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Historical Time Line

Upon explaining to a fellow Royal Marine that my latest project was to try and put together an article about the Royal Marines history. His first response was to tell me that it's been done many many times before. His reply caught me off guard and made me even more determined to carry on with my project. I went on to explain that I believe I have something a little different. I then went on to explain that I was trying to record every single day of our 354 year history. As the Royal Marines have served in all parts of the world, something was happening every single day. While some Royal Marines were serving in Europe, others were serving in the Far East. I wanted to bring it all together on an enlarged 'Historical Time Line'. Although I do realise that this is a mammoth task and will probably take several years to complete. If in fact it can be completed. Here is the first Edition. I hope to publish up dated editions whenever possible, or at least on a yearly basis.
My first attempt was to build a web site to start gathering as much information as possible. I will try and keep it running as long as possible. Although my long term idea was to try and hand it over to a Royal Marine organisation, which I still hope is possible?

This web site is open to anybody who might be able to help correct the already posted or add new material (by word document if possible) along with proof of where the information has come from. Its also a possibility that some of the early dates might be wrong owing to the changes made during the early 1700's.

The Old Style (O.S.) way of dating events and documents known as the Julian Year was changed in most Catholic countries in 1582. It was replace with a New Style (NS) known as the Gregorian Year that was adjusted to start on the 1st January. This change was also implemented in Protestant and Orthodox countries some time later. In England, Wales, Ireland and the British colonies, the change of the start of the year and the changeover from the Julian calendar occurred in 1752 under the Calendar (New Style) Act of 1750. In Scotland, the legal start of the year had already been moved to 1st January (in 1600), although Scotland continued to use the Julian calendar until 1752. Many cultures and countries now using the Gregorian calendar have different old styles of dating, depending on the type of calendar they used before the change.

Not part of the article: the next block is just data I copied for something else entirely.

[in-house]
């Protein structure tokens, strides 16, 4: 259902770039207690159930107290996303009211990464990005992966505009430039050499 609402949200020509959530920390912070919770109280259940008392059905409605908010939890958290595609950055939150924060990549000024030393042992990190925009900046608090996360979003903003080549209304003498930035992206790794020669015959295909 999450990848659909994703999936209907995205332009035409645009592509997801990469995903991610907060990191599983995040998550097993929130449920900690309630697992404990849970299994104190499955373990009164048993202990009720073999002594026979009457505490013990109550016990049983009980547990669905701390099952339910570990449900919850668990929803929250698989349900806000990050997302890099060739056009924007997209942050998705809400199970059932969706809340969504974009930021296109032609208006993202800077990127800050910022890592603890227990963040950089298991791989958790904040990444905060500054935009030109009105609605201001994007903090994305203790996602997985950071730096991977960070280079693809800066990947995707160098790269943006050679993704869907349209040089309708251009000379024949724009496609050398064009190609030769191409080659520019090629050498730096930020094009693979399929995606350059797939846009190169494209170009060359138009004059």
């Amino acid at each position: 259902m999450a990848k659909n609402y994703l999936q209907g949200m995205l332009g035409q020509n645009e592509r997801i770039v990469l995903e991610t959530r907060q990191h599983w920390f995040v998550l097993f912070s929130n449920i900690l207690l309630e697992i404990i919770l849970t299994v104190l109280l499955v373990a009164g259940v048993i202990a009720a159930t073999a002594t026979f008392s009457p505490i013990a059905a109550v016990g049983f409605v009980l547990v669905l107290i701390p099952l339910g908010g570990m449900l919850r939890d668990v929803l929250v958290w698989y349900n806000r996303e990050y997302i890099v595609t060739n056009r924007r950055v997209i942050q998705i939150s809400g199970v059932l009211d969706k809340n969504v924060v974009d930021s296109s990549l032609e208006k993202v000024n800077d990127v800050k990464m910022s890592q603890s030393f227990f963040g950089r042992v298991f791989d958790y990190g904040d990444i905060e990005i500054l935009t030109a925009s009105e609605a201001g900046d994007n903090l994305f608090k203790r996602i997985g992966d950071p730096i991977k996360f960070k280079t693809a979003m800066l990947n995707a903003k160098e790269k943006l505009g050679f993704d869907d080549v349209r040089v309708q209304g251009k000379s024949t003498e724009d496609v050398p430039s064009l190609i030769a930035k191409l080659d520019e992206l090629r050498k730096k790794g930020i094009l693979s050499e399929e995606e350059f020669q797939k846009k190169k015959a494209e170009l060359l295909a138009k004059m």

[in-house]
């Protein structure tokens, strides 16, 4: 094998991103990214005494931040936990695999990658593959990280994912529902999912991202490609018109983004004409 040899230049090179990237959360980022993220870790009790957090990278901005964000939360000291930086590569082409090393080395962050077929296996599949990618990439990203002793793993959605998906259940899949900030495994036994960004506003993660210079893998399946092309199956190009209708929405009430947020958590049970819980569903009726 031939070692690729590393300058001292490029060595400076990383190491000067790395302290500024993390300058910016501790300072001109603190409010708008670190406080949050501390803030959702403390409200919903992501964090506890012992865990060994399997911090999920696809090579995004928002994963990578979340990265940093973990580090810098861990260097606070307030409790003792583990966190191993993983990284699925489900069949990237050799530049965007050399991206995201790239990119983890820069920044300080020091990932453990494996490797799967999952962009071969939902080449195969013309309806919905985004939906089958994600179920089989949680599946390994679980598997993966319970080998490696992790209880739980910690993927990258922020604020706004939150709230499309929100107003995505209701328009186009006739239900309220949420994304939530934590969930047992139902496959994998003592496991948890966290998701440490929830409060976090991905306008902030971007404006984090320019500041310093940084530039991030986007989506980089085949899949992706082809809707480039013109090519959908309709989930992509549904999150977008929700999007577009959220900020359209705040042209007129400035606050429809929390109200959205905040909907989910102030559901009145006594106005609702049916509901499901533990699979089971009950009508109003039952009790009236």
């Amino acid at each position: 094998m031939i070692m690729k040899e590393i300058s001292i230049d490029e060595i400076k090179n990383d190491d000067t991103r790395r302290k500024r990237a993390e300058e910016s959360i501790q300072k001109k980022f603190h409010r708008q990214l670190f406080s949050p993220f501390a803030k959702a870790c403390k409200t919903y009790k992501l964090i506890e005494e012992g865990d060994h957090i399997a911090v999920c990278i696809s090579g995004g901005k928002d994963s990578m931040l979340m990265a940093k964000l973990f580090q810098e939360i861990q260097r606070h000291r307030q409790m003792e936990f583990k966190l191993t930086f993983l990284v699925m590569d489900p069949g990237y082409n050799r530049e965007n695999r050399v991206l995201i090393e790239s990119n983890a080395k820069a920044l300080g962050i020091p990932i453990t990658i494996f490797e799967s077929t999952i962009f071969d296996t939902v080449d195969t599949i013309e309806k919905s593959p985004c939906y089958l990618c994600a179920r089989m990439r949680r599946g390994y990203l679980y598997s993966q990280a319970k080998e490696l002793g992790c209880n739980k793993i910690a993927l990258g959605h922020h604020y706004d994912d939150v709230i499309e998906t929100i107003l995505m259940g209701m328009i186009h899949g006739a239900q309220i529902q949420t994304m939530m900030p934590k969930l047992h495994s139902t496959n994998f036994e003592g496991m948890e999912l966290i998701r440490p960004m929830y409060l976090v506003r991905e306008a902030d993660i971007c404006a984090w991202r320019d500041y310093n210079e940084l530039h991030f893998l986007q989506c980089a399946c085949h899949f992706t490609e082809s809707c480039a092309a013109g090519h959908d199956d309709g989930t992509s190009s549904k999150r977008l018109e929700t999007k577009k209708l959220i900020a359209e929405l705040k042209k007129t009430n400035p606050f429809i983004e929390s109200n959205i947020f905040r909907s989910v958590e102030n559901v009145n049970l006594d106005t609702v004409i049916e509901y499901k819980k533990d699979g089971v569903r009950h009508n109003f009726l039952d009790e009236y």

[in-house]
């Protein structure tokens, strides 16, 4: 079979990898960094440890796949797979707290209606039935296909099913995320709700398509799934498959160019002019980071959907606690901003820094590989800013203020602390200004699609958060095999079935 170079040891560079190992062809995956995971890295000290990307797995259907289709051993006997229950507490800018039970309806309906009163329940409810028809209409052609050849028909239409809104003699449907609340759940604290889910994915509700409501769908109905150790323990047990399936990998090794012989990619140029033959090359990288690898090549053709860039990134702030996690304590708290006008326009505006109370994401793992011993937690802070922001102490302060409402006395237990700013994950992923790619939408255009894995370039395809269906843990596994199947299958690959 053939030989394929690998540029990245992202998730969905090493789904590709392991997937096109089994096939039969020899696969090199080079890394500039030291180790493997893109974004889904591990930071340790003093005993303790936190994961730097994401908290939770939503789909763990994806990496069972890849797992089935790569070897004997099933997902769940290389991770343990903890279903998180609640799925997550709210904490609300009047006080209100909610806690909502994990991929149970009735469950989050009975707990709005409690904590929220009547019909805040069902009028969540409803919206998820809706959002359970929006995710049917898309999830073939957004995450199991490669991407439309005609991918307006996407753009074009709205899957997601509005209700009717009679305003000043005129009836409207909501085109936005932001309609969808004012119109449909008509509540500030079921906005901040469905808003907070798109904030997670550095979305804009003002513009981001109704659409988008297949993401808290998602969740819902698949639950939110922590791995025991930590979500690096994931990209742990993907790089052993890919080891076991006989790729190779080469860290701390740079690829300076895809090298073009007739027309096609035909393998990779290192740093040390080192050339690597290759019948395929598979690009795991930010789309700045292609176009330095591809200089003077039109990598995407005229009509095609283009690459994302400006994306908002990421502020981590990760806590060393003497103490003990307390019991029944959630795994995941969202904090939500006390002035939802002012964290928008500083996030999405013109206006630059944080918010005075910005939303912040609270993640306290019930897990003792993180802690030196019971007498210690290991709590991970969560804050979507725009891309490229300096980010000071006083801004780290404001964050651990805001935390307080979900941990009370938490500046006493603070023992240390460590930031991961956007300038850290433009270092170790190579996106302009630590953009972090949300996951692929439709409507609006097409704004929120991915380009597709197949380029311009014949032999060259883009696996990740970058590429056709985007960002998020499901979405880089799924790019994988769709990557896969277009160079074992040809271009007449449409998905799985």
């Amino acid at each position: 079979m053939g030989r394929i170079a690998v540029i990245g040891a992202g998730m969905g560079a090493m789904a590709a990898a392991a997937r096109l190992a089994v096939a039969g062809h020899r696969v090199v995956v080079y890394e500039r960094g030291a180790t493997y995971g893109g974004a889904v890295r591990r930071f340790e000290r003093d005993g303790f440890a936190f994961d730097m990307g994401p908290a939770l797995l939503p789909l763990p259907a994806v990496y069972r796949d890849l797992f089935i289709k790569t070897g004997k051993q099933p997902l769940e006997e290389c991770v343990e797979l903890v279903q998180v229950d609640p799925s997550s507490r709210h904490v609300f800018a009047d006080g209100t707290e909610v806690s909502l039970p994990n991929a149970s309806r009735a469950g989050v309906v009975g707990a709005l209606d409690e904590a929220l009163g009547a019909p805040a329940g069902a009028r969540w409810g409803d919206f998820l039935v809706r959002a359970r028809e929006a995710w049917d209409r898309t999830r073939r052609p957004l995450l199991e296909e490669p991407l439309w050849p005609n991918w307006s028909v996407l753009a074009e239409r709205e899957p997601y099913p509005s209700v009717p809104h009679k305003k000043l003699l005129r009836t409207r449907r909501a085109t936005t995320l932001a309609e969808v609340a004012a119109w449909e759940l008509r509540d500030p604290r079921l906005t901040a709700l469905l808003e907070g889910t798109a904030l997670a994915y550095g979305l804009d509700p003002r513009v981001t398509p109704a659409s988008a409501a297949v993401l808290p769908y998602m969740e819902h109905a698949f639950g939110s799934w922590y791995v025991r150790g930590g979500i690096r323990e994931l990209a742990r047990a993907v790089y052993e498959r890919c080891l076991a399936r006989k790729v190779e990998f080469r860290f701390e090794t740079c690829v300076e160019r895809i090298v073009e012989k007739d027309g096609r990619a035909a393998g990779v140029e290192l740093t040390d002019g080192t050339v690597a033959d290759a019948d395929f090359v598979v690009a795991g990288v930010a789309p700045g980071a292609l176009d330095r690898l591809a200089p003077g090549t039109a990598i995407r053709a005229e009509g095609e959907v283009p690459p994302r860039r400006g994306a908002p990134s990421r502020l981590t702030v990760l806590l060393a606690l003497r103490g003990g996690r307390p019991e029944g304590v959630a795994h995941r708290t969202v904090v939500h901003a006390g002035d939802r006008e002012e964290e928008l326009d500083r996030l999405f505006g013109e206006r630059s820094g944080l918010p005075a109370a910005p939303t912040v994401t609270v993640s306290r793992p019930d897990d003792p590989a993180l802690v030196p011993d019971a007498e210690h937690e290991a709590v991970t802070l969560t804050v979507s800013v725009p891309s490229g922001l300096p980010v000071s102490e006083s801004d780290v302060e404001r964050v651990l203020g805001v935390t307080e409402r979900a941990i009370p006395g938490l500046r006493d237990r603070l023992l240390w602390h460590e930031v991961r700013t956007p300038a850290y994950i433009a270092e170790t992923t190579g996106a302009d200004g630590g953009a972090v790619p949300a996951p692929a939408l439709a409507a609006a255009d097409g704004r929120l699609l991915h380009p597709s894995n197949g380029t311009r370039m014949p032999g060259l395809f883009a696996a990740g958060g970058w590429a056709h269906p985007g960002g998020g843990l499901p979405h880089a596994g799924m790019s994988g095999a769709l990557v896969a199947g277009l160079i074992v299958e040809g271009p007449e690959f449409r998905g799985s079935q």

During the first couple of hundred years the use of the English Language was different from today. As most of our early history is gained from books and letters of the time, I have used quotes, please allow for that.

sic; The Latin word meaning "thus," "so," "as such," or "in such a manner." It is used when writing quoted material to indicate that an incorrect or unusual spelling, phrase, punctuation, or meaning in the quote has been reproduced verbatim from the original and is not a transcription error (that is, it appeared thus in the original). It is normally placed within the quoted material, in square brackets and often italicised—[sic]. Alternatively it can appear after the quote in parentheses (round brackets)—(sic). Where the quoted material is a known error, and the correct word or phrase is known, it may be included, preceded by recte, Latin for "rightly"; this is common in palaeography.

Where possible I will use the (sic) to show its an original quote. Although it might not happen over night as I have already added over 200,000 words, and it will take time going through the complete web site.

Where possible you can also add to the Royal Marine Slang page, used since the Second World War.

This site is also adding to a Kings Squad pass out photo Gallery.

40 Commando during the Borneo Emergency December 1962 - August 1966.

At some time in the near future it is hoped that all can be handed over to an RM Organisation.

This web site and the books are all free. It would be much appreciated if you could donate to

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